Sumner County government, schools and cities could receive up to $94 million from a federal stimulus package passed by Congress and signed into law by President Joe Biden on March 11.

The American Rescue Plan is a $1.9 trillion economic stimulus bill aimed at mitigating the economic and health effects of the COVID-19 pandemic.

The plan includes $350 billion in direct aid to state and local governments based on the number of unemployed residents at the end of 2020.

It also includes extending expanded unemployment benefits; $1,400 direct payments to individuals who make less than $75,000 a year and couples who make less than $150,000; emergency paid leave for more than 100 million Americans; grants to small businesses; extended food stamp benefits; $21.6 billion for rental assistance programs; funding for COVID-19 vaccine distribution and testing; and $130 billion for K-12 schools.

Tennessee will receive $6.1 billion in direct aid under the plan, including $1.3 billion to the state’s counties, $530 million to metropolitan cities and $430 million to non-metropolitan cities and towns.

Officials in Sumner County were notified of how much their governments would be receiving by Congressman John Rose’s office on the same day the bill was signed.

However, they say they’re still waiting for guidance on how the money can be spent.

Sumner County government could receive up to $37 million – more than half of its annual operating budget of $70 million. The city of Gallatin could receive up to $11.5 million while the city of Hendersonville could receive up to $5.5 million.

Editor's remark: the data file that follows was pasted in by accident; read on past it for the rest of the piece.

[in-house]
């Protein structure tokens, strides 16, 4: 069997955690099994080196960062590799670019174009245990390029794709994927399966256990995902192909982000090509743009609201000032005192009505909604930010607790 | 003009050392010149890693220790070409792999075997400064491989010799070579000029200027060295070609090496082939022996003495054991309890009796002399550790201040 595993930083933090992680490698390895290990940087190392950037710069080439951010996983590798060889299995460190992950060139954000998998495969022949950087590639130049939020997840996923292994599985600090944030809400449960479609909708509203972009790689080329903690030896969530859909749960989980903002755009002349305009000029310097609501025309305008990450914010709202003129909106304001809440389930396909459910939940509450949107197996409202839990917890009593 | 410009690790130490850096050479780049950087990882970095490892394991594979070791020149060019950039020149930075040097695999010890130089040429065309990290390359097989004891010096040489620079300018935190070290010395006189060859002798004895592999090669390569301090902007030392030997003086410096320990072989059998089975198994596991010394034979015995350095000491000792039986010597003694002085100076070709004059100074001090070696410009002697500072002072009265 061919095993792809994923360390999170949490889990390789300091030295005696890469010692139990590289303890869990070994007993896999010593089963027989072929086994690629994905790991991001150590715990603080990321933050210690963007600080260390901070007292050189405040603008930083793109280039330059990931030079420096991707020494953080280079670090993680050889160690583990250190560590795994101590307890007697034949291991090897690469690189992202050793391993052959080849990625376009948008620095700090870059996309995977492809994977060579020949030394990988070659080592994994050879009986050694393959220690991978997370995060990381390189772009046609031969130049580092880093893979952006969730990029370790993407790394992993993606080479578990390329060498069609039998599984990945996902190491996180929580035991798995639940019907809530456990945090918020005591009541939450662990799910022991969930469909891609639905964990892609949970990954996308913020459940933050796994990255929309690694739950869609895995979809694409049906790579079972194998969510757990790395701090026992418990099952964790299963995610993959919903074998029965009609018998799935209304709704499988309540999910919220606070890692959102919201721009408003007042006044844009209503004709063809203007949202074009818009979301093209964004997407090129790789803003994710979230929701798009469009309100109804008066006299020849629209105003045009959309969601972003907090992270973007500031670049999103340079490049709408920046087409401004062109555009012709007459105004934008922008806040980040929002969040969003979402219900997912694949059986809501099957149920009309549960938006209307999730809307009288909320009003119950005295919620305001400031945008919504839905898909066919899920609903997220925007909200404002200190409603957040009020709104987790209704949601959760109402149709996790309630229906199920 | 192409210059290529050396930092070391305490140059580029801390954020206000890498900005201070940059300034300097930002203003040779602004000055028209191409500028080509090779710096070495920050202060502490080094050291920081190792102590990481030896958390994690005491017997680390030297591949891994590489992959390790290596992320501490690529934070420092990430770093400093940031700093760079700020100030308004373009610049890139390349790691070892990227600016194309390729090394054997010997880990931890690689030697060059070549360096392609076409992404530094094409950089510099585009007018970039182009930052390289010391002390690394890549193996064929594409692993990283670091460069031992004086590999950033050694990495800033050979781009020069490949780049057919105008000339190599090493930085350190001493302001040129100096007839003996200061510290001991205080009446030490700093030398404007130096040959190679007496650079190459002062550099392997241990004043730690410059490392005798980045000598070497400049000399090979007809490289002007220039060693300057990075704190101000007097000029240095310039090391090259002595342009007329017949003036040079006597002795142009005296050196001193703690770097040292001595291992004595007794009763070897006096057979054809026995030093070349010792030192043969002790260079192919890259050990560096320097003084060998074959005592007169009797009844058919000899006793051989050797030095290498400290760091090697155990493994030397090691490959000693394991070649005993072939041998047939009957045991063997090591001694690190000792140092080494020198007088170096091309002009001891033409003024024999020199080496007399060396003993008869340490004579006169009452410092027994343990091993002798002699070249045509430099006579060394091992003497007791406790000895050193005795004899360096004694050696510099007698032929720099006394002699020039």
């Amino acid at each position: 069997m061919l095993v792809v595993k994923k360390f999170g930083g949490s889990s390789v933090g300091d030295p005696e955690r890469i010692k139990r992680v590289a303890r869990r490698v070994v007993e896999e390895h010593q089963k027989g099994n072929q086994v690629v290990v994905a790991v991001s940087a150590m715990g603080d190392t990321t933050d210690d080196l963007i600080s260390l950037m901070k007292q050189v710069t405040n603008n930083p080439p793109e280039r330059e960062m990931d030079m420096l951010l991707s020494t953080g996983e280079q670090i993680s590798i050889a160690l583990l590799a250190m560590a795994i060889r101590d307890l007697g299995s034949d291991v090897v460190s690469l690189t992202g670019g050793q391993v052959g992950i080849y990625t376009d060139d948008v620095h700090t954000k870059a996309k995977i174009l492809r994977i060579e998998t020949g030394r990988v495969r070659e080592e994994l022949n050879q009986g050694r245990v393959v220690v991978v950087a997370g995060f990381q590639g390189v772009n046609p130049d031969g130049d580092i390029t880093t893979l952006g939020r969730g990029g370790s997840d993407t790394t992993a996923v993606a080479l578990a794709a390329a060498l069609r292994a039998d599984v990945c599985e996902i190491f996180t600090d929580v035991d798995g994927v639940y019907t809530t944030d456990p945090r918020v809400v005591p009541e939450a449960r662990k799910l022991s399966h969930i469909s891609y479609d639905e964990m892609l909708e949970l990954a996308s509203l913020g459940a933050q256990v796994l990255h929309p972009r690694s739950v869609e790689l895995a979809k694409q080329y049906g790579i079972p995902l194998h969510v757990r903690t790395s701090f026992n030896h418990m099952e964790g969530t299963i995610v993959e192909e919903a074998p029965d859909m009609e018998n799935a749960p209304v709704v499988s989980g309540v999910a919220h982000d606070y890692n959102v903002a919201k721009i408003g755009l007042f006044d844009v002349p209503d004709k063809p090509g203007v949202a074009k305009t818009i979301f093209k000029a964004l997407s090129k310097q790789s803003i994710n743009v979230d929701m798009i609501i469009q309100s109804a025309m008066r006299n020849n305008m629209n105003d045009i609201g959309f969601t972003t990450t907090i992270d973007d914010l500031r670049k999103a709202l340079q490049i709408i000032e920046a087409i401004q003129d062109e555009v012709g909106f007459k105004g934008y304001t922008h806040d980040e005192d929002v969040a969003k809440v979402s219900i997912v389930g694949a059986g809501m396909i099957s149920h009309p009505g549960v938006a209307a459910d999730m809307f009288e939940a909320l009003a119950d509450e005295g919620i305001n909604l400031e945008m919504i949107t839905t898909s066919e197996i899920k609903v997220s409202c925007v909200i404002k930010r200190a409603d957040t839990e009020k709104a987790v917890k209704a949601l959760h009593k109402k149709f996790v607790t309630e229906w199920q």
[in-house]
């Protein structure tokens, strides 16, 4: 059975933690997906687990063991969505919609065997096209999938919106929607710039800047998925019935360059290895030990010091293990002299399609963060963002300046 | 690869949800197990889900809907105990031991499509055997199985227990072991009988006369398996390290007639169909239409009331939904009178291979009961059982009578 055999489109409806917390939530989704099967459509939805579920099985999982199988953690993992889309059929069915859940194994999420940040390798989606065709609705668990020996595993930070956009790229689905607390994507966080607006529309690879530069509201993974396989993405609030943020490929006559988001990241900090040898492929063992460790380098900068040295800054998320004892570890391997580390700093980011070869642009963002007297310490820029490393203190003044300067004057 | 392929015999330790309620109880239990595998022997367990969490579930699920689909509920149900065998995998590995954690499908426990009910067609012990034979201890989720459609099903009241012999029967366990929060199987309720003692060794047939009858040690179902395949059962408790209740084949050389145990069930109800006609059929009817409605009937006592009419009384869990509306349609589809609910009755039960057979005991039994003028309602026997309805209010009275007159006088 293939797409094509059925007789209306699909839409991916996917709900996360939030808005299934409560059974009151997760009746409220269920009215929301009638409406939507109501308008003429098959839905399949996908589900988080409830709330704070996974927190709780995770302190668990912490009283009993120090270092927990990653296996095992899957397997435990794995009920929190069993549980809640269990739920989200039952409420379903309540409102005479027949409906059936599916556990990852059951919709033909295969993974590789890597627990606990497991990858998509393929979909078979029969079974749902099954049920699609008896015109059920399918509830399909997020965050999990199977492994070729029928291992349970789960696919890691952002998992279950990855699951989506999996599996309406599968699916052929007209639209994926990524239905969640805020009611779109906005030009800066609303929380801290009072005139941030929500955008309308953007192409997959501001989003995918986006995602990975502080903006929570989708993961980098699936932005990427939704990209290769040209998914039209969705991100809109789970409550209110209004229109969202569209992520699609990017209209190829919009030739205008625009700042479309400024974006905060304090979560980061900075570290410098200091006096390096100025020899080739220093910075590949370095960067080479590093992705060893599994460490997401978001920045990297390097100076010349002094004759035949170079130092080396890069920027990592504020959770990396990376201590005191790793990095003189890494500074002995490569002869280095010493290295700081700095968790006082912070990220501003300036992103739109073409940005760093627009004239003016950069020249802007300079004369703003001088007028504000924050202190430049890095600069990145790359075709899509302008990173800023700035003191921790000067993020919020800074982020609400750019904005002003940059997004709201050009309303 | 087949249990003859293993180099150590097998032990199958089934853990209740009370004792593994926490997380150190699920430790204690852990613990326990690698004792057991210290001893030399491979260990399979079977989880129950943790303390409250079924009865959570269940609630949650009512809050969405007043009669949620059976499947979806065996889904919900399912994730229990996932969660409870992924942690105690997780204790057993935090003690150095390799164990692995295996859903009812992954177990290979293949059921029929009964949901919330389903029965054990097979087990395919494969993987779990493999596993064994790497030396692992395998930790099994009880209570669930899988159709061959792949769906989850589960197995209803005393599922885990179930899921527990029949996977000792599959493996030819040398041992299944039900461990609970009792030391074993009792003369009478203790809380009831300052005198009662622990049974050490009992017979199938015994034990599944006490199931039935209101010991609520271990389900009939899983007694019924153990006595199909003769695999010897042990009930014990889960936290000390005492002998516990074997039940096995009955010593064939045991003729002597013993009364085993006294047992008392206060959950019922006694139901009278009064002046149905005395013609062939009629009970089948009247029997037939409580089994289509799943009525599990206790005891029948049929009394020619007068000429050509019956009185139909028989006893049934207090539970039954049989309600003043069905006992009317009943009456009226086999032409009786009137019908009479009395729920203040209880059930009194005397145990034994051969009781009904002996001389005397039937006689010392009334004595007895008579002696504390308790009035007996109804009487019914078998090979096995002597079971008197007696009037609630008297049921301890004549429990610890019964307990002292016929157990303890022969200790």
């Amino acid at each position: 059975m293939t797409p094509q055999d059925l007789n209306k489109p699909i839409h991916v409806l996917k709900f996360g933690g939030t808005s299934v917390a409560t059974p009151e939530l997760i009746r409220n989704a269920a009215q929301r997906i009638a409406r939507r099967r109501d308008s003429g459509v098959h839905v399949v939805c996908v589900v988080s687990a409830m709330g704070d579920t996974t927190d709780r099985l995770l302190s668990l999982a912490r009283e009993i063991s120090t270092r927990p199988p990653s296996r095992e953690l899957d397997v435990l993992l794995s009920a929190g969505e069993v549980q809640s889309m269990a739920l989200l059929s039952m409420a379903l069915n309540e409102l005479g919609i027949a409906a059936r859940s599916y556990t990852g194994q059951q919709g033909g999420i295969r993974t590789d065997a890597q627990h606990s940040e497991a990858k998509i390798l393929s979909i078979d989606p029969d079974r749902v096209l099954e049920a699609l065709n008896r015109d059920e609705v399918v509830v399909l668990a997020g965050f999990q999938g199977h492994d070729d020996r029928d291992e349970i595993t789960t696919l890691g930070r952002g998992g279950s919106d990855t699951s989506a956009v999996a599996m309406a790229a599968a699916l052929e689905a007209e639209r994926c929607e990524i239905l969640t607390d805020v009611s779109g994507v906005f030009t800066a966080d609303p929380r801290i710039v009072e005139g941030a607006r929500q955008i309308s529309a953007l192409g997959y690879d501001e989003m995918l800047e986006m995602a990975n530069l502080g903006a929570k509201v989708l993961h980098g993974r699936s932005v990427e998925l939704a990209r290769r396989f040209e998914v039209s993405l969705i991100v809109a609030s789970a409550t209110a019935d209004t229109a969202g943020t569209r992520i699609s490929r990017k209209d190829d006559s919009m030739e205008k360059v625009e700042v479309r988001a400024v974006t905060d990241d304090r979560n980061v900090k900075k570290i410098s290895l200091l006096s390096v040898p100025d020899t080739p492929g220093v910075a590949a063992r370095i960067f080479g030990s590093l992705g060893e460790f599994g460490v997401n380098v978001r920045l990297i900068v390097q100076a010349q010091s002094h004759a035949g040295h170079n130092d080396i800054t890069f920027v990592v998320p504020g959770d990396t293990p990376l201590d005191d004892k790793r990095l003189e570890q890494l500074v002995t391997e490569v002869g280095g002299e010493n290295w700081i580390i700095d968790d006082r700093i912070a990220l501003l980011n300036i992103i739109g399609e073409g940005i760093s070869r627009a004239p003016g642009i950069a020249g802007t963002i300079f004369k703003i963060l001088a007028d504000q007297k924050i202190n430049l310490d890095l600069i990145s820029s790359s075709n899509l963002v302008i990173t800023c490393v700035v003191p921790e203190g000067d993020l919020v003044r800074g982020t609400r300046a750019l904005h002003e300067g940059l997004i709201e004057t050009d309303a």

Sumner County Mayor Anthony Holt was hesitant to confirm the amount earlier this week, admitting he wasn’t sure yet what the money can be used for.

“We have received zero direction,” Holt said. “I don’t even think the state has any direction about how to budget the money.”

Holt said he and several other mayors met with Sen. Marsha Blackburn via teleconference last week when he specifically asked what restrictions would be placed on the funds.

“Nobody wants to know more than I do what the guidelines are for these funds,” he said.

Holt said he does expect the money to be used for one-time capital projects and not for recurring costs like payroll for employees.

“Hopefully the criteria will be broad enough so that we can use the money to help with some of the infrastructure issues we’re having now as our population continues to expand,” he said.

Hendersonville Mayor Jamie Clary was told his city is eligible to receive up to $5.5 million with some restrictions.

“And I’m still trying to figure out what the restrictions are,” said Clary. At first Clary thought the city could use the funds for paving roads and paying down debt. Now, he’s not so sure.

“The most specific information I’ve seen is that the money could be used for water, sewer or broadband,” he said. The city of Hendersonville doesn’t provide any of these services.

“Does it mean we could partner with these companies? We don’t know the possibilities yet,” he said.

Clary says the good news is that officials have until 2024 to spend the money.

“I want to tell my aldermen what the possibilities are but I don’t want to get their hopes up, and I’m sure every other mayor is in the same situation,” he said.

According to the Tennessee Department of Education, Tennessee schools will receive around $2.4 billion for K-12 education. The Sumner County School district will receive $31.4 million, according to Department of Education Director of Communications Victoria Robinson.